The stand was one of many that had been established across Germany as part of the "Lies!" (Read!) campaign, an initiative organized by German Salafist groups. But many Muslims who do not hold extremist views also showed up, leading to fierce discussions and, in some cases, aggression – like at Potsdamer Platz.
Over the course of the project, Koloma Beck will consider the international perspective of such events. With increased globalization, it's become clear that many conflicts sparked in cities can have global origins. For this reason, she thinks it's possible that the violent tendencies of the Salafist movement in Germany could have been sparked by globalization and the intensification of the conflict between Islam and the West.
To understand the reasons for urban violence, one must also understand the greater global conflicts, says Koloma Beck, naming the September 11, 2001 attacks in New York and Washington and the subsequent "war on terror" as key events.
"While globalization is something that concerns the whole world, it does take place in specific locations," she says. It's in such locations that even minor violent incidents are very significant, from a social point of view.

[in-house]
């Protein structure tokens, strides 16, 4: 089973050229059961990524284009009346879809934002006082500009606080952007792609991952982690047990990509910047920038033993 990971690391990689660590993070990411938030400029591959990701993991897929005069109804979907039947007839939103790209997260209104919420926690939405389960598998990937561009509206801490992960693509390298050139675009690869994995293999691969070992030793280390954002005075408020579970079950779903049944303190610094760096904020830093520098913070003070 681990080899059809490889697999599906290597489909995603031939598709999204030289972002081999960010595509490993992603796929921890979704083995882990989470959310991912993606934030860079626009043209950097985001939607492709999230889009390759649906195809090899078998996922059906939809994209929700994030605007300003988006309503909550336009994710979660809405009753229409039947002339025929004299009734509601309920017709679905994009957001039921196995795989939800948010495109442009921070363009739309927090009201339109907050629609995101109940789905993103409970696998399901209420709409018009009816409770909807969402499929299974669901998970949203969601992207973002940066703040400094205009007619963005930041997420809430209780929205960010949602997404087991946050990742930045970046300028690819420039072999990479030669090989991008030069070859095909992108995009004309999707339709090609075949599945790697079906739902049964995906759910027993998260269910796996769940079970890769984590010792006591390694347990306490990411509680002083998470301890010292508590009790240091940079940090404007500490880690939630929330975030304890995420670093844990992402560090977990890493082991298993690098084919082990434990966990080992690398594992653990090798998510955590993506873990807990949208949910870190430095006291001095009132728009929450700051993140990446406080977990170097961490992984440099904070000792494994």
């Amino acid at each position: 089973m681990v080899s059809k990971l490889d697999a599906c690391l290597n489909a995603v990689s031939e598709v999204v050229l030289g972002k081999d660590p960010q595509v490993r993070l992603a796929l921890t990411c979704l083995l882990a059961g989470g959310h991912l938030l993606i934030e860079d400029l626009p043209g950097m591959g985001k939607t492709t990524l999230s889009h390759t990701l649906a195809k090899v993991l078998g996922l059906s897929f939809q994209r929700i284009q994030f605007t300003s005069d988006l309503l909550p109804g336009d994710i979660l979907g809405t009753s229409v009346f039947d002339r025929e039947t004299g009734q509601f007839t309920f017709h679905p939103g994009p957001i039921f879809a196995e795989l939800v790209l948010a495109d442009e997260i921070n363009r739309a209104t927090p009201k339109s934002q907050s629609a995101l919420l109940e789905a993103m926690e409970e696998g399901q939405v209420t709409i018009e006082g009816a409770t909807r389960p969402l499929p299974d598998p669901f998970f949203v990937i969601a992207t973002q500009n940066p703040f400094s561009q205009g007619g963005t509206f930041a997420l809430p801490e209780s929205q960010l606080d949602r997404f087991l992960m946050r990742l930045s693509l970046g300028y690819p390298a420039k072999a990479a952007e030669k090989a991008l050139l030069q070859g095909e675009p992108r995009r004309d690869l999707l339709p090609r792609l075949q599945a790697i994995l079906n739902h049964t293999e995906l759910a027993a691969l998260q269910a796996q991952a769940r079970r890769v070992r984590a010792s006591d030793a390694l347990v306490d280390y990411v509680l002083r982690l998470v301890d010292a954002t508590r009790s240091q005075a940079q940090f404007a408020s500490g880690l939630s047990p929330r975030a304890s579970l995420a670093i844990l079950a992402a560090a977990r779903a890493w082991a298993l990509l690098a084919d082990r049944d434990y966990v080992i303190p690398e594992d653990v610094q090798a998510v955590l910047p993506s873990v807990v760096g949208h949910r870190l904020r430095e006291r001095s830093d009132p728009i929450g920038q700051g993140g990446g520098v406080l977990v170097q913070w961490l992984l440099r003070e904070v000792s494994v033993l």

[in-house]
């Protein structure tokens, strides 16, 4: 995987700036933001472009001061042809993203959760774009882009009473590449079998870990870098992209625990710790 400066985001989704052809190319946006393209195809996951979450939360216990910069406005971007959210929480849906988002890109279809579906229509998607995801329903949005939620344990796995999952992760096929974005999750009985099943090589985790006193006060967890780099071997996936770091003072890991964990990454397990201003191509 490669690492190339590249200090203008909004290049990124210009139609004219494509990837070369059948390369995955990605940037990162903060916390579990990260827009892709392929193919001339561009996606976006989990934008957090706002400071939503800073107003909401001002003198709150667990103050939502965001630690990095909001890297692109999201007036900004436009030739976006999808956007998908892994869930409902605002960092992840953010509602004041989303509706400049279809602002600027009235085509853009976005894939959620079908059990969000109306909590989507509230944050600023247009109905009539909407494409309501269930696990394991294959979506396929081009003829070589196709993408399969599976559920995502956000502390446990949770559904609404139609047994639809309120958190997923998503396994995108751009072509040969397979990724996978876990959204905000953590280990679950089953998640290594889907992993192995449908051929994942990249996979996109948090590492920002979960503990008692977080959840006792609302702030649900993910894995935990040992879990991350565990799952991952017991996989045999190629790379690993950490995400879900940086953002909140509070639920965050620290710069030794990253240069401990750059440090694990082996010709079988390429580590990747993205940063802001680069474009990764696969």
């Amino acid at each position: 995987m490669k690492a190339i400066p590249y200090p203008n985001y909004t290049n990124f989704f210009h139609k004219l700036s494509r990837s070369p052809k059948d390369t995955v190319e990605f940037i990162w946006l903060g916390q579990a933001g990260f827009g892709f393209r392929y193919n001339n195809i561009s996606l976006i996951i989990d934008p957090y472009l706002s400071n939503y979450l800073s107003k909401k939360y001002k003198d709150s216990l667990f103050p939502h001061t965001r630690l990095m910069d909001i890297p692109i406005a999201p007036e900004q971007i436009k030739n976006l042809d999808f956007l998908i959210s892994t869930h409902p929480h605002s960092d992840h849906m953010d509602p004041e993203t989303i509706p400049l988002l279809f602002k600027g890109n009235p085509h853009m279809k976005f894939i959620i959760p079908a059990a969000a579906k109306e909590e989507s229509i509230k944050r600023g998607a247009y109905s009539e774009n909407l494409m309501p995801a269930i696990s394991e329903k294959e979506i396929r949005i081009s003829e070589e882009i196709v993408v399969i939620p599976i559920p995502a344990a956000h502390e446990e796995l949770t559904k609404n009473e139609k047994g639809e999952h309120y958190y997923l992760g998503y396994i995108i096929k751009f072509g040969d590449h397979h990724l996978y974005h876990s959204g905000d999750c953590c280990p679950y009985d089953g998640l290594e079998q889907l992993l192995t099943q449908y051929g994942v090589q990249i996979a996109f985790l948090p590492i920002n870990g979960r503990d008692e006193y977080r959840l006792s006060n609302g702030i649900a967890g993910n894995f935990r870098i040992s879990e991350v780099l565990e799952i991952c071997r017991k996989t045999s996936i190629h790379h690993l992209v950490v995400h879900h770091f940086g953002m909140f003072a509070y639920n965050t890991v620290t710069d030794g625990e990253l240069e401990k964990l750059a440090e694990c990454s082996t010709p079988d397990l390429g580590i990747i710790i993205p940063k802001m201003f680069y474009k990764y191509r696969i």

It's for this reason that the scuffles between Muslims and protesters - and, subsequently, between Muslims and police - at the Berlin information stand were fiercely debated. Some felt that these incidents confirmed their view of Islam as a religion that promotes violence, thereby rendering it incompatible with Western democratic principles.
Others, however, said it was exactly this argument - as well as the actions of the police - that indicated that the majority of society was unwilling to give Muslims a place to which they, as city inhabitants and citizens, are entitled.
Searching for a catalyst